Enjoying a bottle of wine may be a simple pleasure, but the process of getting from grape to glass is anything but. This is especially true for vineyards opting for environmentally-friendly practices that reduce their carbon footprint. Summerhill Pyramid Winery in Kelowna, Okanagan Crush Pad in Summerland, and Blue Grouse Estate Winery in the Cowichan Valley are all striving for sustainability by creating wine superior in not just taste, but intention.
“Any move to reduce activities that contribute to global warming will have a positive impact on our collective environment,” says Paul Brunner, proprietor at Blue Grouse. Using locally-sourced construction materials, bio-diesel in their farming equipment, and an onsite water collection and treatment system that only allows clean water to be returned to the soil after use, Blue Grouse is like a well-oiled machine—without the oil, of course. “Rain water is captured from the roof and directed into a collection pond for irrigation,” explains Brunner. “That same pond is used as part of the geothermal heating system and forms part of a new riparian biosphere, as well.” This means, essentially, that the pond supports living organisms, which coincides with the “live and let grow” mentality of organically producing wine.
Operations at Blue Grouse tread carefully, with little to no disruption of the natural environment, and they encourage other establishments to do the same. “If wineries show a strong commitment to sustainability, it will influence their customers to require the same or similar commitments [from] other products and services they purchase,” says Brunner.
For nearly 30 years, the team behind Summerhill Pyramid Winery has been doing just that: influencing their customers. Since going organic in 1986, it has grown to become Canada’s largest certified organic winery. CEO Ezra Cipes is open about the frustrations he has experienced along the way, waiting patiently as the public became more receptive to the benefits of buying organic. “The impact on the planet and on our health from cheap industrial food is staggering,” says Cipes. “Organics is an alternative vision that makes so much sense in every way that matters.”
He believes that growing organic wine is part of a holistic vision—one that looks at the relationship between happiness, health, and prosperity, not just profit. “We need to develop a more intimate, personal relationship with the earth,” he says. “Organics and biodynamics is the only way to get there.” Much like organic practices, biodynamic methods in viticulture emphasize the importance of creating a self-sustaining cycle by utilizing what is already available through soils, plants, insects, and animals—without integrating artificial chemicals. The approach recognizes the farm as an interconnected system, and incorporates both ecological and spiritual components in the production process. “We use compressed atmospheric nitrogen to protect the wine from oxygen, and we clean our equipment with only steam and ozone,” Cipes says. “In the end, you have a completely natural, pure wine that is in harmony with the planet and with our bodies. That’s a difference you can taste and feel.”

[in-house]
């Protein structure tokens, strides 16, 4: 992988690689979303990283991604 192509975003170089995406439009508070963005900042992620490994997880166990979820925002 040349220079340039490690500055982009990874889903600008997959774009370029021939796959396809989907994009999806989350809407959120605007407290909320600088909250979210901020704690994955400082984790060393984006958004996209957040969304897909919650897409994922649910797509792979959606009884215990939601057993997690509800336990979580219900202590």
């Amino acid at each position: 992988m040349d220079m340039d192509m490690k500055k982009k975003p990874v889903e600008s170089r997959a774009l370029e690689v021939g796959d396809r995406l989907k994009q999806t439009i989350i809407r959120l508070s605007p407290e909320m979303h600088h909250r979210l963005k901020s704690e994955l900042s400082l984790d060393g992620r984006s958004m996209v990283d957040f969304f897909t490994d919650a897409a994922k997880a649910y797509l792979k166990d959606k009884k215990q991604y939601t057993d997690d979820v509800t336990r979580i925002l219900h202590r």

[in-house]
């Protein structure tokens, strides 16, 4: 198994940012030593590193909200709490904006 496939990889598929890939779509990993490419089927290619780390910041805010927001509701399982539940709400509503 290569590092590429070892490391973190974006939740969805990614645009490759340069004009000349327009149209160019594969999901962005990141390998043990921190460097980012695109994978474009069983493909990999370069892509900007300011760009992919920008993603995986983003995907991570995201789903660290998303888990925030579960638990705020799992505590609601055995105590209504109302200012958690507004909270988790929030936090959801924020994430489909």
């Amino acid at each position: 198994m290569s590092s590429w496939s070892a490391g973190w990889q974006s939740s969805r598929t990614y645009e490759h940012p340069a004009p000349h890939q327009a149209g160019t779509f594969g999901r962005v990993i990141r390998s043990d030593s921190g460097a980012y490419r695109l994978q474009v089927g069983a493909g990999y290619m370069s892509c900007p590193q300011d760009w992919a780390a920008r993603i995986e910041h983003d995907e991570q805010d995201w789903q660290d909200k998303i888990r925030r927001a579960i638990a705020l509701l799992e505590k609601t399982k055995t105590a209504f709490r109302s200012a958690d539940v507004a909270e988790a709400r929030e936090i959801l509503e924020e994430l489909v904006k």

Following the footsteps of Summerhill, Okanagan Crush Pad (OCP) converted its 10-acre Switchback Vineyard site to organic earlier this year. While OCP is not biodynamic certified, it follows some of the same practices by striving to create a balanced farm ecosystem from within. Even the livestock contributes to the cycle by roaming freely, fertilizing the soil, and providing pest control. Christine Coletta, who owns OCP along with Steve Lornie, says that when Switchback Vineyard was converted from a fallow orchard nine years ago, there were less than 60 hectares of organic vineyard land in B.C.
In 2010 the duo sought the expertise of Alberto Antonini, an Italian oenologist and consultant involved in wineries in several countries, to guide them in the right direction. “When Antonini arrived he pointed out what was being done globally and why organic grapes are the foundation of making wines with a sense of place,” says Coletta. A year after that meeting, in the summer of 2011, Coletta had a “major awakening” after noticing a rash on her dog. “I pieced it back to the day we had walked the entire vineyard, which had been recently sprayed with pesticides,” she recalls. “Alberto’s ongoing words about caring for our land and how vineyards need to be ‘alive’ in order to make wines that have a sense of place all snapped into my head.” OCP’s second project, a 312-acre Summerland site called Garnet Valley Ranch, was launched in 2012 and has been farmed organically since day one.
Ultimately, wineries can implement all the organic and biodynamic practices they want, but consumers have the final say. To this end, Coletta advises at least buying local, as the wine travels a shorter distance and leaves a smaller carbon footprint. For all three of these winemakers, the belief that what ends up in the glass should feel as good as it tastes comes from a deep-rooted respect for the land it’s grown upon. As Antonini once told Coletta, we are each only on this earth for a short while—we should leave it in better shape than we found it.